The Washington PostDemocracy Dies in Darkness

GOP congressmen call for new independent counsel, to probe Clinton again

FBI Director James Comey said July 5 that the FBI will not recommend criminal charges in its investigation into Hillary Clinton's use of a private email server while serving as secretary of state. (Cliff Owen/AP)

Rep. Mike Turner (R-Ohio) became the first Republican to call for a new, independent investigation of Hillary Clinton's use of email during her years at the State Department, saying in a statement that the defunct independent counsel statute should be revived to "make an independent and impartial decision" about whether Clinton should be charged.

“The investigation by the FBI is steeped in political bias, especially considering that former president Bill Clinton met with Attorney General Loretta Lynch just days before the FBI announced its decision,"  Turner said. "The role of the independent counsel is to keep investigations honest and prosecutorial decisions independent of the political, personal and financial conflicts of interest that undermine accountability in government. It is time for Secretary Clinton to be held accountable for her extremely careless actions.”

Not an hour later, Rep. Matt Salmon (R-Ariz.), who is retiring this year, made a similar request.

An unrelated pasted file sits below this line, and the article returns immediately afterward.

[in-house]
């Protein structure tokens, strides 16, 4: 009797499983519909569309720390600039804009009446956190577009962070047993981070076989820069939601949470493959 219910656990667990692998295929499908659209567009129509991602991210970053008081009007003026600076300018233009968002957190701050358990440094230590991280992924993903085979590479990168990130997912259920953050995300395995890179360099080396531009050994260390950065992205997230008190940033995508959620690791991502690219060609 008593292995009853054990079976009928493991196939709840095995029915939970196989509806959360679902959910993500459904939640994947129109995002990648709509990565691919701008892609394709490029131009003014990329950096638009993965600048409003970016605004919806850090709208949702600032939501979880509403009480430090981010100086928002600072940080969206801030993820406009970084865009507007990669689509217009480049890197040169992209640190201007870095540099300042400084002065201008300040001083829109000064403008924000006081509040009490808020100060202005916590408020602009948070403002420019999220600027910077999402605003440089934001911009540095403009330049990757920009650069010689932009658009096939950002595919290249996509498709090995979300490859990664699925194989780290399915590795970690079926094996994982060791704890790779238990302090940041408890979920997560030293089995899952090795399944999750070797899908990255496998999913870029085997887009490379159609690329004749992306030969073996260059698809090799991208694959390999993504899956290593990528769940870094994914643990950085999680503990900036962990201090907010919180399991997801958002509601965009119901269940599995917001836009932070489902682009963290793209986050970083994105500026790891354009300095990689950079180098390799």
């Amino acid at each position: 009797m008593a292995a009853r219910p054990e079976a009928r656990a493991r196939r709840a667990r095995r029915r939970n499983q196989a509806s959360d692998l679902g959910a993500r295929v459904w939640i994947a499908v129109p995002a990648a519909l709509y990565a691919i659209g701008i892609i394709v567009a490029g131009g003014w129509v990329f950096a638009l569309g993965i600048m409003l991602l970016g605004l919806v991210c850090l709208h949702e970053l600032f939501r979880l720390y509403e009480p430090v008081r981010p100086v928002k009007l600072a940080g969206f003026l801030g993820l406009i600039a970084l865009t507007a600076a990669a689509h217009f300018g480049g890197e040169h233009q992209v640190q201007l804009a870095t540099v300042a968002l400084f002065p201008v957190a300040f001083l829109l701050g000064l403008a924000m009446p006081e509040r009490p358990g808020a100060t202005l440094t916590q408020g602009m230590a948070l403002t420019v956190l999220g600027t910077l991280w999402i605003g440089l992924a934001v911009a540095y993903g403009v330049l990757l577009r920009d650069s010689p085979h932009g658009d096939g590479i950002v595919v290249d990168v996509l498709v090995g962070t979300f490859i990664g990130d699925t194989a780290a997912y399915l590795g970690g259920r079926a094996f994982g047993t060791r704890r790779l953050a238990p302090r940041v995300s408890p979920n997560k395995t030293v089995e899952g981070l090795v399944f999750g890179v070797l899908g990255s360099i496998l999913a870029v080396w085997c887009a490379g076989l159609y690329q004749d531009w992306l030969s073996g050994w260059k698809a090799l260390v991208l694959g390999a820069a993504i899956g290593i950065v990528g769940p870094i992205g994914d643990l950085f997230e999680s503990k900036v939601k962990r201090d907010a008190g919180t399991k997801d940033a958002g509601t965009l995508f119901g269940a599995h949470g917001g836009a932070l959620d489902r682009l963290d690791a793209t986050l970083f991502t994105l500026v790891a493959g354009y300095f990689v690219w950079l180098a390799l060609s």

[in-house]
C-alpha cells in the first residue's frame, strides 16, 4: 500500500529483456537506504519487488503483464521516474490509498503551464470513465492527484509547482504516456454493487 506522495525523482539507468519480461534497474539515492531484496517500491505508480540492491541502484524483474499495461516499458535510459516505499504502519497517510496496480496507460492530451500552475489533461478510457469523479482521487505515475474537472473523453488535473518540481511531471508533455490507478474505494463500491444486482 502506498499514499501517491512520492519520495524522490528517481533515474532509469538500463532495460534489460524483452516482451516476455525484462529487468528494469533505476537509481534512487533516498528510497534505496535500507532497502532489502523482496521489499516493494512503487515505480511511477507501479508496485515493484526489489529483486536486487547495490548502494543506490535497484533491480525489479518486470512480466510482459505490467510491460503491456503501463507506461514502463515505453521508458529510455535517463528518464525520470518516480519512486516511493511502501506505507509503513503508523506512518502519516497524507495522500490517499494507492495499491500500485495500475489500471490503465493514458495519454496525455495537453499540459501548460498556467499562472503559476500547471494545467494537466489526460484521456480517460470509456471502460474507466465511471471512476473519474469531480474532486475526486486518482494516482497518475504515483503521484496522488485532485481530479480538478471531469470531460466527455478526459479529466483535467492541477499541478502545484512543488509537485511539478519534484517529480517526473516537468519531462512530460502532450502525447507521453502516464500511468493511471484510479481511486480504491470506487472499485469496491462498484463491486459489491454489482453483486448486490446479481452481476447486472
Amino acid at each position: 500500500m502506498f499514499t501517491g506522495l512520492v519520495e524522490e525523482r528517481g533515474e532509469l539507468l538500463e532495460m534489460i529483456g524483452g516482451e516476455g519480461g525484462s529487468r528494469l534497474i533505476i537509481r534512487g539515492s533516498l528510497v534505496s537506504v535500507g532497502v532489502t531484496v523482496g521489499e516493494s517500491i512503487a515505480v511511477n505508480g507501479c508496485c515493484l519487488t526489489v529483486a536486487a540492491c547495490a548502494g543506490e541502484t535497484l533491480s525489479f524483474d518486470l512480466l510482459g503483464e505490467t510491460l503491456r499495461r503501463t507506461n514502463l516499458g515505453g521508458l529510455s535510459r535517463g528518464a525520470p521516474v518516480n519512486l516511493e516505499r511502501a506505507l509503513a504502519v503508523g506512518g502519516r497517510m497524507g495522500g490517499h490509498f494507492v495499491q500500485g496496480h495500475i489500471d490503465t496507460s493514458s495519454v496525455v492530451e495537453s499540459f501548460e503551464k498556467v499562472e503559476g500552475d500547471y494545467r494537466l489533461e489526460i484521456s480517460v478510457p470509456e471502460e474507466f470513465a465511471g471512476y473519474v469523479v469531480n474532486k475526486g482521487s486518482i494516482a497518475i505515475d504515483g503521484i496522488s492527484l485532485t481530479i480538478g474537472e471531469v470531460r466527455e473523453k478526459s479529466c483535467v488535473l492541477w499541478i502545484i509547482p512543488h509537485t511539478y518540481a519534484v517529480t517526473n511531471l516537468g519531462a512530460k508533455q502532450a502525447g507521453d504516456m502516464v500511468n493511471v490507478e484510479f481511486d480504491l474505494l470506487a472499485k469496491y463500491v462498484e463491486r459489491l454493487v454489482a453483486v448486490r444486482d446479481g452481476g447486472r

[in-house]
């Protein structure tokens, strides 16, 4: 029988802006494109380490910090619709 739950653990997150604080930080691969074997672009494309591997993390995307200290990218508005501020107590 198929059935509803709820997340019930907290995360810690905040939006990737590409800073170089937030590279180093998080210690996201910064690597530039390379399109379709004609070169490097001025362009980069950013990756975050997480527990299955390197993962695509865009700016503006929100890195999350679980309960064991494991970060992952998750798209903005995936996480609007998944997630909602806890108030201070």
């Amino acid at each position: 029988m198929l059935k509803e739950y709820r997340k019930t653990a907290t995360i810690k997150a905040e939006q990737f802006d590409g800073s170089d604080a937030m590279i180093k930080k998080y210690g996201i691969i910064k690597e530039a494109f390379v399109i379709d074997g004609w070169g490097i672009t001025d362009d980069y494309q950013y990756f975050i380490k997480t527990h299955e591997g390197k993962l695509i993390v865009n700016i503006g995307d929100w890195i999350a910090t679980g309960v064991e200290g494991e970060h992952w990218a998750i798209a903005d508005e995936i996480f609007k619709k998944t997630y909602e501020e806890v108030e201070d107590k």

"I’m calling for a special prosecutor to be appointed to look into the charges and determine the appropriateness of prosecution for these crimes," said Salmon. "Americans deserve accountability from their government officials, especially when they would be harshly prosecuted or imprisoned for performing the very same actions.”

While FBI Director James Comey is a Republican appointee, and Lynch herself was not involved with this stage of the yearlong investigation, some Republicans have argued that the email investigation should always have been handed to a special counsel. Since autumn, Senate Majority Whip John Cornyn has argued for this; he and several members of Congress repeated that advice after Lynch agreed to a seemingly impromptu chat with Bill Clinton at Phoenix's Sky Harbor. Generally, they favored an investigation under the Department of Justice's Office of Special Counsel, instead of a return to the Independent Counsel system that existed until 1999 and came under fire during the seven-year probe of Bill Clinton's presidency.

Turner, who has struggled to find co-sponsors for his Independent Counsel Reauthorization Act, could capitalize on Republican surprise at the FBI's decision. Since the investigation began, Republican politicians have (sometimes jokingly) imagined the day when Hillay Clinton would be indicted and sent to prison. Sen. Ted Cruz (R-Tex.), the runner-up in the Republican presidential primary, told audiences that a Democratic debate might well be "held at Leavenworth"; later, he asked them to imagine Clinton reacting to the swearing-in of Vice President Carly Fiorina by "tossing and turning in her jail cell." At this year's NRA national convention, its Chief Executive Officer Wayne LaPierre asked whether Clinton could even "survive" the coming "FBI primary."

Paul Kane contributed reporting.